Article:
Something that most people don’t know is that our company, Southwestern Consulting, is actually the training and consulting arm of a much larger corporation known as The Southwestern Company. In fact, The Southwestern Company is the oldest direct selling company in the entire United States.
We’ve been around for just shy of 160 years. I’ve been selling for almost a decade now. And in my case, selling sales coaching, sales training, sales speaking, sales consulting, I’m in a unique situation because I’m selling sales training. But I wish someone had told me these three simple, but impactful tips before I started selling:
1.Selling is Hard Work – I really wish I knew how hard I was going to have to work. I knew that being a part of the selling industry wouldn’t be easy.
But I wish I knew how hard it was going to be to be a salesperson. I wish somebody would have sat down and told me,
“You’re going to have to have a lot of perseverance. You’re going to have to be very persistent. You’re going to have to work when you don’t want to. You’re going to have to work longer hours than you thought. You’re going to have to work on weekends. Sometimes you’re going to have to miss parties, and events, and weddings, because you’re going to have to work.”
I wish I would’ve been prepared so that when it came time to work that hard, I didn’t get upset. That I didn’t resent the fact that this was my job.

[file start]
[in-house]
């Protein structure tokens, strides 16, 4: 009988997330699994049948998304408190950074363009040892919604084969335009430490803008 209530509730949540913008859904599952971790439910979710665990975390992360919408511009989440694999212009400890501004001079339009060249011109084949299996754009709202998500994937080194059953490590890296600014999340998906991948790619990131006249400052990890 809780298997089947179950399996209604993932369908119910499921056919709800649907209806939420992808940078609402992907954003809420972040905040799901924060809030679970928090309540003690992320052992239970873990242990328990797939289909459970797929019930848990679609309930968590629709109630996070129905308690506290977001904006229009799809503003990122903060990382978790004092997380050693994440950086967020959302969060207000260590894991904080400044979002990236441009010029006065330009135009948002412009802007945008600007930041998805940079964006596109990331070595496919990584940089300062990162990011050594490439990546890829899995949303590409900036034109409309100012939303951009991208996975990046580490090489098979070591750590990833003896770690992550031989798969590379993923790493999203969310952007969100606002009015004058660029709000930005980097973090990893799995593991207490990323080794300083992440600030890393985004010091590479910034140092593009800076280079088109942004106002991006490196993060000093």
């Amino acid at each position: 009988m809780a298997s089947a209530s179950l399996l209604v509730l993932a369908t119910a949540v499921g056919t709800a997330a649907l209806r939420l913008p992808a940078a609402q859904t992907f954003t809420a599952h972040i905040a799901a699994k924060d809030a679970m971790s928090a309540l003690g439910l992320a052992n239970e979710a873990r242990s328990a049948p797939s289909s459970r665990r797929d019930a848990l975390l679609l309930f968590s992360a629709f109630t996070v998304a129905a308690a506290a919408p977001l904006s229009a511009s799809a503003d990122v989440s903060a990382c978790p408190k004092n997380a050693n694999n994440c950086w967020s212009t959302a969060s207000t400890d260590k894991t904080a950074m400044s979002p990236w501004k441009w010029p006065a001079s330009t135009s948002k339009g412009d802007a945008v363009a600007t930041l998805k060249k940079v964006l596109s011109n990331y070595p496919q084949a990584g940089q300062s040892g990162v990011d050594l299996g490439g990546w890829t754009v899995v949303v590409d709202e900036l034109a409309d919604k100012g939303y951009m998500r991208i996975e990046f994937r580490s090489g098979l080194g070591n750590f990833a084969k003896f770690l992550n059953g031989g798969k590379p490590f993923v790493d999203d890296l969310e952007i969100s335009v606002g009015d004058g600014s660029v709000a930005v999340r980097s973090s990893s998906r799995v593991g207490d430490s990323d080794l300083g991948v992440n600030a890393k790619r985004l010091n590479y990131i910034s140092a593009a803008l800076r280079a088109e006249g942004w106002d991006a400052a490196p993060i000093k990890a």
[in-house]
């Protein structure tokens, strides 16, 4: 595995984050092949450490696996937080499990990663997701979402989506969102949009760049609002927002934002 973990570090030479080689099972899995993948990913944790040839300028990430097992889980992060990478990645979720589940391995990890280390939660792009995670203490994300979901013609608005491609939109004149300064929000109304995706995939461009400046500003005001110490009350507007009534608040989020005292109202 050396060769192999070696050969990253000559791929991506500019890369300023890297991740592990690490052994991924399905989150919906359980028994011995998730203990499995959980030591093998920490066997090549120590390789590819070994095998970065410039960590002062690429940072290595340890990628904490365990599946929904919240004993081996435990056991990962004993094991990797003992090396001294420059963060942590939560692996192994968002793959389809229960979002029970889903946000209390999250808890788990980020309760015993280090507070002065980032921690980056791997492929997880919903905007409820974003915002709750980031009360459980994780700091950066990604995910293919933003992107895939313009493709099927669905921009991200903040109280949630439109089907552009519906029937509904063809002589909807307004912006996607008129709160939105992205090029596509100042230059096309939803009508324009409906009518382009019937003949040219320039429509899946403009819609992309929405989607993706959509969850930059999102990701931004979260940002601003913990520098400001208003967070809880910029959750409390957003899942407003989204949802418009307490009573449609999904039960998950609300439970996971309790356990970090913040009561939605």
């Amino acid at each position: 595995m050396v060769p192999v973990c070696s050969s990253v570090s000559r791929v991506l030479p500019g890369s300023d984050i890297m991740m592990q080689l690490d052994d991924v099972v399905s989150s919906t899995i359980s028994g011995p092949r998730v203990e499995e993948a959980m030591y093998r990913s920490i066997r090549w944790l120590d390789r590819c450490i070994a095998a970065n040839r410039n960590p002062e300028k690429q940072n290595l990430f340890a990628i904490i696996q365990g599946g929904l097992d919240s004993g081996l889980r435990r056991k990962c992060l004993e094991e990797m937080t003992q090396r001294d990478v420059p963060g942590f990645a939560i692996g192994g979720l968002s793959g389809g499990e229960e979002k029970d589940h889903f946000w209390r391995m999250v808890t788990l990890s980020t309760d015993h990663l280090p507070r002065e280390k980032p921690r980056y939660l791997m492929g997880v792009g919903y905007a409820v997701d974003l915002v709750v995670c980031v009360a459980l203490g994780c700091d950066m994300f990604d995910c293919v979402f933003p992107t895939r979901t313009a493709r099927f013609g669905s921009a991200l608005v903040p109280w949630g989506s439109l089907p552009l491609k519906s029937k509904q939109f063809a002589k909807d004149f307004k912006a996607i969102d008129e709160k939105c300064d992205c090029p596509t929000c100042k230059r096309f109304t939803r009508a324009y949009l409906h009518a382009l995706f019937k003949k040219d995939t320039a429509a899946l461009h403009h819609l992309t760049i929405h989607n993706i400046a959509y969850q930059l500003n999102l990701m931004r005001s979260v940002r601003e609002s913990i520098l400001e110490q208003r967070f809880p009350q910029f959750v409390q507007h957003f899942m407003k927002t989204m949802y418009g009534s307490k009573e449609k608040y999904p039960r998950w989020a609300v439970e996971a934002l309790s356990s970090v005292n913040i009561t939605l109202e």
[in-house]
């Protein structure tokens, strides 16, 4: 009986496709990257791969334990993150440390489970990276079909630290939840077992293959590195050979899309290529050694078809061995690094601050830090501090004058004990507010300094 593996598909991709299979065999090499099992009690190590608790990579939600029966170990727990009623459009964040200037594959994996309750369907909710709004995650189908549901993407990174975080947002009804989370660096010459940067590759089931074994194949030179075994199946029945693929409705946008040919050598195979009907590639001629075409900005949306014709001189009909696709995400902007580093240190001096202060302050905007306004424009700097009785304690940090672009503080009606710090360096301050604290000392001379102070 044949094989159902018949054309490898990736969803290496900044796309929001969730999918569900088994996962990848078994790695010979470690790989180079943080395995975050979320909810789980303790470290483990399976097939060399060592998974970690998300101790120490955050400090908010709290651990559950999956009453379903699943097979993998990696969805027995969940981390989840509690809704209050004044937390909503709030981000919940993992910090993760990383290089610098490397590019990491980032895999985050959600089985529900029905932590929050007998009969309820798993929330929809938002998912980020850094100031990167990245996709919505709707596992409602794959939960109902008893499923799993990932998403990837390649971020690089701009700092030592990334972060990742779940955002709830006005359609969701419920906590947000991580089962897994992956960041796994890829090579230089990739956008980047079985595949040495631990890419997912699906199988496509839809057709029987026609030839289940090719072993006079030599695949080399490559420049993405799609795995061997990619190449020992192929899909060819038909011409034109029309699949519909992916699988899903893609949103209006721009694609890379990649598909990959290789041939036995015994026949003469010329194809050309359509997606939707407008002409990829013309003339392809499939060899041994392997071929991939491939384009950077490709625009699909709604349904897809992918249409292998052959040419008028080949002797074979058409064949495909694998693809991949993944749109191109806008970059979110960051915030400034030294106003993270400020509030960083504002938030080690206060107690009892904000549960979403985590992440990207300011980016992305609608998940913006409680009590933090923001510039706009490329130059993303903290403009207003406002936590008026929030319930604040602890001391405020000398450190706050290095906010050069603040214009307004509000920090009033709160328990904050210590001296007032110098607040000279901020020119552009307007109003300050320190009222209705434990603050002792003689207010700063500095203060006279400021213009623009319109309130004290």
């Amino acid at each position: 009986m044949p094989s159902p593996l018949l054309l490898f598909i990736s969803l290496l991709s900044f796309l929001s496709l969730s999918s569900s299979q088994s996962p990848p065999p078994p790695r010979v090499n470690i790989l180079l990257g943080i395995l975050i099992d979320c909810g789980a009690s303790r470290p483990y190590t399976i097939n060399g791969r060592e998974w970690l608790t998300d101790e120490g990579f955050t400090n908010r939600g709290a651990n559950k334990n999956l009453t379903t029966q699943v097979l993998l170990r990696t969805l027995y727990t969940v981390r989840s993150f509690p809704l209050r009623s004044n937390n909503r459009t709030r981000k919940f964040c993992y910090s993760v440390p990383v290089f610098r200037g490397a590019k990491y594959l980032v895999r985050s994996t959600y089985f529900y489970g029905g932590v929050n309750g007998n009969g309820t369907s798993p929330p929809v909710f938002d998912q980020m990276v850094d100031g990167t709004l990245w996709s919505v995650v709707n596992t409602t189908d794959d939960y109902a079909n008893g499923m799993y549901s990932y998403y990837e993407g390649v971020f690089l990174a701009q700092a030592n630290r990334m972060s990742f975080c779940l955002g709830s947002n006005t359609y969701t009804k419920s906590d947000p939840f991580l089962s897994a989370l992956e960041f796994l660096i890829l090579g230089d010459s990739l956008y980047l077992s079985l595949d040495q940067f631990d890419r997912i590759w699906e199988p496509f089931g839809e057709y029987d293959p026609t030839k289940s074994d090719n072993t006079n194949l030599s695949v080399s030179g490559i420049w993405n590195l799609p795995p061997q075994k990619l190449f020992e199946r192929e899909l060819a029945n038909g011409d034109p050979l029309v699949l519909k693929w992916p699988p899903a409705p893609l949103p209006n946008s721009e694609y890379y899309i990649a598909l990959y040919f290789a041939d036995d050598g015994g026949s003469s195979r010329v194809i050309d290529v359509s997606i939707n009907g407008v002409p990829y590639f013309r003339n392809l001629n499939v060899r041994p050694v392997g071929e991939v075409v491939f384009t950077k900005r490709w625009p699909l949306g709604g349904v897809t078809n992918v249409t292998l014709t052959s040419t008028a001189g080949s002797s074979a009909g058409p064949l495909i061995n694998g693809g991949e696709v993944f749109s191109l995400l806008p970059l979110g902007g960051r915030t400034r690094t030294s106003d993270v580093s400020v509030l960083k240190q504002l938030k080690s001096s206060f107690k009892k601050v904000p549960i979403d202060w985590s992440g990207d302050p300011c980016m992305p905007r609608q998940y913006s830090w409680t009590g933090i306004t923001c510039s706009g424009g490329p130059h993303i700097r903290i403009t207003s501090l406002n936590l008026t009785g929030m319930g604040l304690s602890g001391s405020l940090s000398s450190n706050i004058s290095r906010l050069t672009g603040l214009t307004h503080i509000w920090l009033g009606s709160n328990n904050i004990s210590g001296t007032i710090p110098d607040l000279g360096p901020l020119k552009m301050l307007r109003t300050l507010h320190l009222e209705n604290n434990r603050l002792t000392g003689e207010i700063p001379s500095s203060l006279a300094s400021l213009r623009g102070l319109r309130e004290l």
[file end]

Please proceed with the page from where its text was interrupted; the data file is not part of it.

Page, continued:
I’ve finally learned how to really love the daily grind of working hard and today I really take pride in the fact I’m part of a job that I’m so passionate about it doesn’t feel like work.
But many times as a salesperson, we start to feel unbalanced because we didn’t have the proper expectations of how hard we’re going to have to work.
2. Study, Study, Study – Being a great salesperson means it’s an undying pursuit of learning. And again, like working hard, I really learned to love that about what I do at Southwestern Consulting. I am very blessed to be a part of an entire company who is passionate to the tenth degree about learning and improvement and self-development.
However, when I first started in this job one of the first things I was most excited about was, “I can’t wait ’til I know what I’m doing so I don’t have to study so hard anymore.”
Guess what, I’m still not there. Almost 10 years later, I’m still not there.
I wish I would’ve known that the books that I read were going to teach me more than any classes I ever attended in college. I wish somebody would’ve said,”Buy these books. Listen to these tapes. Go to these seminars. Get a coach. Find an accountability partner. Study hard. Really be a student of the game. Listen to people. Ask for advice. Be a never ending learner.”
3. To Sell, You Must Be Coachable – What do you mean I have to learn how to change the way I did things? That I was going to have to be open to feedback and constructive criticism? That sometimes the way I wanted to do something wasn’t the best way to do it?
I had to push aside what I thought was right and was best, to listen to others. I had to be coachable. Learning to be flexible is never easy, but being stubborn doesn’t help anyone. Be open to trying new things, even when you think you know everything.
Whether it’s your first day in sales or your first year or you’re a long time veteran and you’ve been selling for 50 plus years, it doesn’t matter. Those three things never change. You have to work hard, study hard, and be coachable if you’re going to succeed at anything.